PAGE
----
Genes in Space winner in Florida to witness her idea take off

15-year-old Alia Al Mansoori hopes that her winning entry could prove vital to future long-distance space travel.

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The final countdown is underway for Alia Al Mansoori, the UAE’s Genes in Space Winner.

In just a few hours her experiment will be on its way to the International Space Station, on top of a SpaceX Falcon 9 rocket.

The last few days have been a whirlwind for 15-year-old Alia, who has travelled to the Kennedy Space Station in Florida to witness the launch, set for 8.21pm UAE time.

She has seen the historic launchpad where Apollo 11 took off for the Moon, met Chris Ferguson, the commander of the last Space Shuttle mission and seen inside the Boeing workshops where the next generation of spaceships, the Starliner, is being built.

It was the experience of seeing the shuttle Atlantis on display that confirmed Alia’s ambitions. “As soon as I saw the Space Shuttle, I knew exactly what I wanted to do, and that’s go into space,” she said.

Her experiment, which will measure the effect on genetic material in space, has been packed into a Dragon capsule, as part of a resupply mission to the ISS.

The launch has already been delayed, but conditions look good for today, with Nasa estimating that weather conditions give a 70 per cent probability that the countdown will go ahead.

Alia and her family will watch the rocket take off  just two and half miles from the launch pad - the closest distance that is safe.

“I’m more excited then ever,” she said. “Its been a great experience. There are not many people who get to send an experiment into space. I still can’t quite believe it.”

The pupil at Dubai’s Al Mawakeb School, has attracted plenty of attention during her stay in the USA. On Sunday she was interviewed by several Florida news outlets, and has recorded an introduction to Nasa TV’s live broadcast  of the launch will will begin at 8pm UAE time.

That experience was the most nerve wracking of the lot, Alia said. “I  always watch Nasa TV and I didn’t want to mess it up.”

The Falcon 9 is a two stage rocket manufactured by Space X, the company founded by Tesla billionaire Elon Musk and takes its name from the number of engines, which push it to the speed of sound within a minute.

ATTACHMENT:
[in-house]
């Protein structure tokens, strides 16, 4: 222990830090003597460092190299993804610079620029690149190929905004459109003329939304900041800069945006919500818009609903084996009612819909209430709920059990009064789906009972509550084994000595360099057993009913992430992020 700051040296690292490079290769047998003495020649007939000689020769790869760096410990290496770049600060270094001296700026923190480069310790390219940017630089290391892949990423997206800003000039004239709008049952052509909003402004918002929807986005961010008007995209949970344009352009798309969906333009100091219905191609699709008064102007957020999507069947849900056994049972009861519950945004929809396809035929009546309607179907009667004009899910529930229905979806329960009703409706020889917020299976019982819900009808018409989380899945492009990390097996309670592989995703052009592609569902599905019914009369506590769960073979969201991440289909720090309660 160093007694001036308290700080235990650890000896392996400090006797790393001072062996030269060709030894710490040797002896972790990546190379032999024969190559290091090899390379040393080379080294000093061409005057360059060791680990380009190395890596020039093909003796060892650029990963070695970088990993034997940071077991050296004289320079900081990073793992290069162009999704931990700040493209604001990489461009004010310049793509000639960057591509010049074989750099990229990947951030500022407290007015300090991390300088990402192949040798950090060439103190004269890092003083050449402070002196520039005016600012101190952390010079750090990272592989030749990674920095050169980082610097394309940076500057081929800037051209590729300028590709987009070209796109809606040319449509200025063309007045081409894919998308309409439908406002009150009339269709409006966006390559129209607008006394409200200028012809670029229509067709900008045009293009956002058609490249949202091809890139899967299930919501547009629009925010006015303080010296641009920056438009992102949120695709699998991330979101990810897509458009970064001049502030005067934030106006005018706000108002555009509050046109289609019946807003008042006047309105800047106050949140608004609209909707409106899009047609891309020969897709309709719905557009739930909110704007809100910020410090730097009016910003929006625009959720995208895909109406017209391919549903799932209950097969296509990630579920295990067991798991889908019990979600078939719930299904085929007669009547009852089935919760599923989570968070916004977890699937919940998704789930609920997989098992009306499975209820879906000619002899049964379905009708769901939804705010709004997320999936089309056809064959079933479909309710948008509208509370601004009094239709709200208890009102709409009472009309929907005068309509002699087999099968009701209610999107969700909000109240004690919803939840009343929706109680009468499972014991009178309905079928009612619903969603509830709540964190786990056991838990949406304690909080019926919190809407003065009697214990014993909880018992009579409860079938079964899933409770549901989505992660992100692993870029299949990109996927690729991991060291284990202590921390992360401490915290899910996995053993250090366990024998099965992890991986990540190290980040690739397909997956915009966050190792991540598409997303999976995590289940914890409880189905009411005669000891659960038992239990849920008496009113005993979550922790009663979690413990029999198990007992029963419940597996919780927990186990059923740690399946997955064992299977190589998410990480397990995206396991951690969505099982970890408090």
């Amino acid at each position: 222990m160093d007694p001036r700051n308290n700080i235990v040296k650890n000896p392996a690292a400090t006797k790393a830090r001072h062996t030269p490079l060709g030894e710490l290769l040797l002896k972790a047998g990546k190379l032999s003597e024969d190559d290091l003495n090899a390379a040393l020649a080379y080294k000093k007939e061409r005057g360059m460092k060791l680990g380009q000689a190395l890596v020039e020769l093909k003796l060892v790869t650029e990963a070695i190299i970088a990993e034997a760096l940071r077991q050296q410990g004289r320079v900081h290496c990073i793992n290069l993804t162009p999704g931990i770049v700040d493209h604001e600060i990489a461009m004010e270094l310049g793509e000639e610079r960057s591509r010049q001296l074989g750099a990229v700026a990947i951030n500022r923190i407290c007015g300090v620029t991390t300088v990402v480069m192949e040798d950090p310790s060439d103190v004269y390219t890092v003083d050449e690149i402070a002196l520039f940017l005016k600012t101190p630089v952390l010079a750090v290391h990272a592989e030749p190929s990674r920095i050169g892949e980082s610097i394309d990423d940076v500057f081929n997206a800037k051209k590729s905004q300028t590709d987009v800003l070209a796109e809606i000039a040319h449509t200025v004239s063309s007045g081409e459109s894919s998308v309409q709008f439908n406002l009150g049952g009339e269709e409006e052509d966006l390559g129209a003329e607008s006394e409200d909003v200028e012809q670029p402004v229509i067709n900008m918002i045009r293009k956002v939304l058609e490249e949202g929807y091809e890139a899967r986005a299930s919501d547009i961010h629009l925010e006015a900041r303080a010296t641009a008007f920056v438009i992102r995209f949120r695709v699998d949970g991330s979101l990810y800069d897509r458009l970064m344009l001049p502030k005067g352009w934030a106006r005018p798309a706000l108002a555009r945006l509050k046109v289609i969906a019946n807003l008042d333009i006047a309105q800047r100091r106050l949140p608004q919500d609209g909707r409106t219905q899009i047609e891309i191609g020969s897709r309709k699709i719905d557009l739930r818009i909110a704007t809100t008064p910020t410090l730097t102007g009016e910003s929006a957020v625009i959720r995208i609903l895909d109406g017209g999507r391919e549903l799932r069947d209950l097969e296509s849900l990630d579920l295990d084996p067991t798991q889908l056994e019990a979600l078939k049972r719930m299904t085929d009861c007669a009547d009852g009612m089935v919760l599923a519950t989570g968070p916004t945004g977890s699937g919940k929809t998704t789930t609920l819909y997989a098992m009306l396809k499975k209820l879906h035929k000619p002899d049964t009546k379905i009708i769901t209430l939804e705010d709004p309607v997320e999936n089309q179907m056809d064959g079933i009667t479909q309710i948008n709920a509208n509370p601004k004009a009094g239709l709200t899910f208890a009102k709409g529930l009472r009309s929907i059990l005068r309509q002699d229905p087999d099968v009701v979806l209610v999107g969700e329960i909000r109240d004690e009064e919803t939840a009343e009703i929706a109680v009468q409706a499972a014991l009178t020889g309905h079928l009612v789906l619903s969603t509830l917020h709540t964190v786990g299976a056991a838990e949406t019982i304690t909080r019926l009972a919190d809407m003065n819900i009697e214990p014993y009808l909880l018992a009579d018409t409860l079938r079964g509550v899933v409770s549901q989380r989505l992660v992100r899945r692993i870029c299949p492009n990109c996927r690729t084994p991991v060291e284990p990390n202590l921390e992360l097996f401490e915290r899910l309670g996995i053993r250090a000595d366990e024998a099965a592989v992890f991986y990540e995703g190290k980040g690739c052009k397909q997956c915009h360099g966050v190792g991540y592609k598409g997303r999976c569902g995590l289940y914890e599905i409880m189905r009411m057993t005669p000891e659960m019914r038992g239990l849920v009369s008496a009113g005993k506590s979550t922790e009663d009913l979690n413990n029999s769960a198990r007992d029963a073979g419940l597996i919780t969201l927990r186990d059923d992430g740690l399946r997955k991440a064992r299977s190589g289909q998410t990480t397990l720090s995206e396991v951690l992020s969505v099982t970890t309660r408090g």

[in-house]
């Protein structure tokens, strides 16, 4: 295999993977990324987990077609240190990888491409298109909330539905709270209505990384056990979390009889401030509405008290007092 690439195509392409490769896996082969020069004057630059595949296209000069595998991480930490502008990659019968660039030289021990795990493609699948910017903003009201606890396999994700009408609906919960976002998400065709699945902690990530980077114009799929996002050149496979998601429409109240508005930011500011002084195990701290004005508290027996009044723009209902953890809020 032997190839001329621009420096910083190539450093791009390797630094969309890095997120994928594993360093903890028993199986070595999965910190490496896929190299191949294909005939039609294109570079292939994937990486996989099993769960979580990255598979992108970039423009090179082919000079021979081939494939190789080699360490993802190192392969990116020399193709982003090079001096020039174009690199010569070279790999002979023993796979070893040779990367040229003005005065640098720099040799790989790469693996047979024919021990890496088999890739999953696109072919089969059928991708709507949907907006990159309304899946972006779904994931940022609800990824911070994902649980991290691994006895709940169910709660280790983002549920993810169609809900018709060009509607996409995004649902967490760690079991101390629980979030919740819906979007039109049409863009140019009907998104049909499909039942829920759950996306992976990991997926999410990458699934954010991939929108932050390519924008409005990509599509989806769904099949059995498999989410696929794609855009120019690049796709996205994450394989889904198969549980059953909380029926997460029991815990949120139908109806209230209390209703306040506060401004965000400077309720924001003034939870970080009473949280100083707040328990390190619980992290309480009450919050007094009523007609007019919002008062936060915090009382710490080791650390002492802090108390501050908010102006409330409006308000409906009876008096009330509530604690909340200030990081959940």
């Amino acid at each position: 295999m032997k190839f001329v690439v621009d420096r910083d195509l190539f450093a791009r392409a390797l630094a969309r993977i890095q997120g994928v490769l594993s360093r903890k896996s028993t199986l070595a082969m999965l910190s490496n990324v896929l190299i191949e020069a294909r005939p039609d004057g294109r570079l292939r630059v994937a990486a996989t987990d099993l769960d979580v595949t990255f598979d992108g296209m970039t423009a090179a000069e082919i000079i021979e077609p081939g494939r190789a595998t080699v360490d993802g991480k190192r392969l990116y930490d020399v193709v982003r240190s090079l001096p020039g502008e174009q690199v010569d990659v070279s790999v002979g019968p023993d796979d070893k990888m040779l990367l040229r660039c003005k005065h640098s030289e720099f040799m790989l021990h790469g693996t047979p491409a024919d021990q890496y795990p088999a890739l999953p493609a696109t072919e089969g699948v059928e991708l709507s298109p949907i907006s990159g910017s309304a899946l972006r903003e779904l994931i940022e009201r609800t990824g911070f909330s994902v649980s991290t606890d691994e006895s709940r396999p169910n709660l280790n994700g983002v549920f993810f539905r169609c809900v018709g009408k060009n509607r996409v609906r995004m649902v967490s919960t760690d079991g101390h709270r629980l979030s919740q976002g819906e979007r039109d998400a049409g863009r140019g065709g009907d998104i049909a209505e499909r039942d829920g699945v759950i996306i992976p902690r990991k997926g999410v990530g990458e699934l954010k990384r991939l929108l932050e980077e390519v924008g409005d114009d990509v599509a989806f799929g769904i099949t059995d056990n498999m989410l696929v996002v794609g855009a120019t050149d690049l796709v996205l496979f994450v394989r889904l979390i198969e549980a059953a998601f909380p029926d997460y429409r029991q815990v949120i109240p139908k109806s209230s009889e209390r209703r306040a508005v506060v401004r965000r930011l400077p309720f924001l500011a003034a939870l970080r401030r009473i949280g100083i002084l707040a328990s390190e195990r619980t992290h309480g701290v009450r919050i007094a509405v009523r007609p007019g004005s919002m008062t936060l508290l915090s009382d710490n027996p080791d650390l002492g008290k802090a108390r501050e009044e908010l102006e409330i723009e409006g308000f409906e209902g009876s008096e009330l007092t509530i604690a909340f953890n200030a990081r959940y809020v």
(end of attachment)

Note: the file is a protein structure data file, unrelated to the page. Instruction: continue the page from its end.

At two minutes and 42 seconds, the nine Merlin engines  will shut down and the second stage engine fires for six minutes to put the payload into a parking orbit.

Around 10 minutes after launch, the first stage of the Falcon returns to the Kennedy Space Centre under its own power, the first rocket to do this. The landing will also be streamed by Nasa.


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On Wednesday morning, the Dragon capsule, containing Alia’s experiment, will be captured by the robotic arm of the International Space Station and docked for unloading.

Dozens of experiments will be joining Alia’s on the trip to the ISS. The  2,200 kilo payload includes research into Parkinson’s Disease by the Michael J Fox Foundation, set up by the Back to the Future actor, who suffers from the disease.

Also on board are seeds for the astronauts to grow, and 20 mice, all to test the varying effects of living in space on organisms.

Astronauts on the ISS will carry out experiments using samples developed by Alia with help from Harvard University and carried out on a machine called a miniPCR, which can replicate genetic material and test it under a number of conditions.

The tests have a number of applications, including researching diseases and also seeing if it is possible to test human genomes in space - something which has never been done before.

The samples will be deep frozen and then returned to Earth at later date in the Dragon capsule, for evaluation.

Alia's journey continues after the launch. She has been invited to New York for an interview with the magazine Teen Vogueand will travel to Canada for a meeting with Marc Garneau, the country’s minister of transport, who is a former astronaut and a veteran of three Space Shuttle missions.